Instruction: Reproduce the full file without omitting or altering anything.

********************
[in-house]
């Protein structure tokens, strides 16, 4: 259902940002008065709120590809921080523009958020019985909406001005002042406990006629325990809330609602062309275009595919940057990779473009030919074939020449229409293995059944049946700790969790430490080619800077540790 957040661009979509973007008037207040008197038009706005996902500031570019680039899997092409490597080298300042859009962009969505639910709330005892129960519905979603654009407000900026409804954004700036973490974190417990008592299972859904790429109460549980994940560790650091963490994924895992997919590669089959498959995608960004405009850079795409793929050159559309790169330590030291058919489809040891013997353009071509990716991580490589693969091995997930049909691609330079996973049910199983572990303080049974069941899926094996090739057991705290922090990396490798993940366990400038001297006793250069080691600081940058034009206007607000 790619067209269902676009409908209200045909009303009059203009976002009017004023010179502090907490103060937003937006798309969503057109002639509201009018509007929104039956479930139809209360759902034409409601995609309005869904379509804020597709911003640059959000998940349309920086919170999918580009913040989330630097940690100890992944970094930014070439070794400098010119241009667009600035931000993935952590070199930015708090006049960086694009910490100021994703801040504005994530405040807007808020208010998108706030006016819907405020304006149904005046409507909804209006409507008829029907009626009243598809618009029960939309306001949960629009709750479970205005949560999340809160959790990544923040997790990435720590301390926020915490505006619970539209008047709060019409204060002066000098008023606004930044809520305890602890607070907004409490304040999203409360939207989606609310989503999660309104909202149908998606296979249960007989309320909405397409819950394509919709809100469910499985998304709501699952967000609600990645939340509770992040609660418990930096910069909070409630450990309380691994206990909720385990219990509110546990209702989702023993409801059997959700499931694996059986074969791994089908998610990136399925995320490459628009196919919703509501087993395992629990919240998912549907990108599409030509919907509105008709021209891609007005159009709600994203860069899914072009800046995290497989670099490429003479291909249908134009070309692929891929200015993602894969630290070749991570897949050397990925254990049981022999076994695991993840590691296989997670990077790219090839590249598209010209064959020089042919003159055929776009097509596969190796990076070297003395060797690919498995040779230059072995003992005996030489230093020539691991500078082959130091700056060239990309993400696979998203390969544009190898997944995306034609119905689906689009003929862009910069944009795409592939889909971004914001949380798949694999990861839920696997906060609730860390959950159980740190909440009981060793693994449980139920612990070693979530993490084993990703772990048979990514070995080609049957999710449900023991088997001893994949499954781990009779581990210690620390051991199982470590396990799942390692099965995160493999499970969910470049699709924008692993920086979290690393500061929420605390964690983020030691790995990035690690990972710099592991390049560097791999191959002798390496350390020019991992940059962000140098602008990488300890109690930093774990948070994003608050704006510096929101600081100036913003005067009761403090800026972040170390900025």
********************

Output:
[in-house]
């Protein structure tokens, strides 16, 4: 259902940002008065709120590809921080523009958020019985909406001005002042406990006629325990809330609602062309275009595919940057990779473009030919074939020449229409293995059944049946700790969790430490080619800077540790 957040661009979509973007008037207040008197038009706005996902500031570019680039899997092409490597080298300042859009962009969505639910709330005892129960519905979603654009407000900026409804954004700036973490974190417990008592299972859904790429109460549980994940560790650091963490994924895992997919590669089959498959995608960004405009850079795409793929050159559309790169330590030291058919489809040891013997353009071509990716991580490589693969091995997930049909691609330079996973049910199983572990303080049974069941899926094996090739057991705290922090990396490798993940366990400038001297006793250069080691600081940058034009206007607000 790619067209269902676009409908209200045909009303009059203009976002009017004023010179502090907490103060937003937006798309969503057109002639509201009018509007929104039956479930139809209360759902034409409601995609309005869904379509804020597709911003640059959000998940349309920086919170999918580009913040989330630097940690100890992944970094930014070439070794400098010119241009667009600035931000993935952590070199930015708090006049960086694009910490100021994703801040504005994530405040807007808020208010998108706030006016819907405020304006149904005046409507909804209006409507008829029907009626009243598809618009029960939309306001949960629009709750479970205005949560999340809160959790990544923040997790990435720590301390926020915490505006619970539209008047709060019409204060002066000098008023606004930044809520305890602890607070907004409490304040999203409360939207989606609310989503999660309104909202149908998606296979249960007989309320909405397409819950394509919709809100469910499985998304709501699952967000609600990645939340509770992040609660418990930096910069909070409630450990309380691994206990909720385990219990509110546990209702989702023993409801059997959700499931694996059986074969791994089908998610990136399925995320490459628009196919919703509501087993395992629990919240998912549907990108599409030509919907509105008709021209891609007005159009709600994203860069899914072009800046995290497989670099490429003479291909249908134009070309692929891929200015993602894969630290070749991570897949050397990925254990049981022999076994695991993840590691296989997670990077790219090839590249598209010209064959020089042919003159055929776009097509596969190796990076070297003395060797690919498995040779230059072995003992005996030489230093020539691991500078082959130091700056060239990309993400696979998203390969544009190898997944995306034609119905689906689009003929862009910069944009795409592939889909971004914001949380798949694999990861839920696997906060609730860390959950159980740190909440009981060793693994449980139920612990070693979530993490084993990703772990048979990514070995080609049957999710449900023991088997001893994949499954781990009779581990210690620390051991199982470590396990799942390692099965995160493999499970969910470049699709924008692993920086979290690393500061929420605390964690983020030691790995990035690690990972710099592991390049560097791999191959002798390496350390020019991992940059962000140098602008990488300890109690930093774990948070994003608050704006510096929101600081100036913003005067009761403090800026972040170390900025």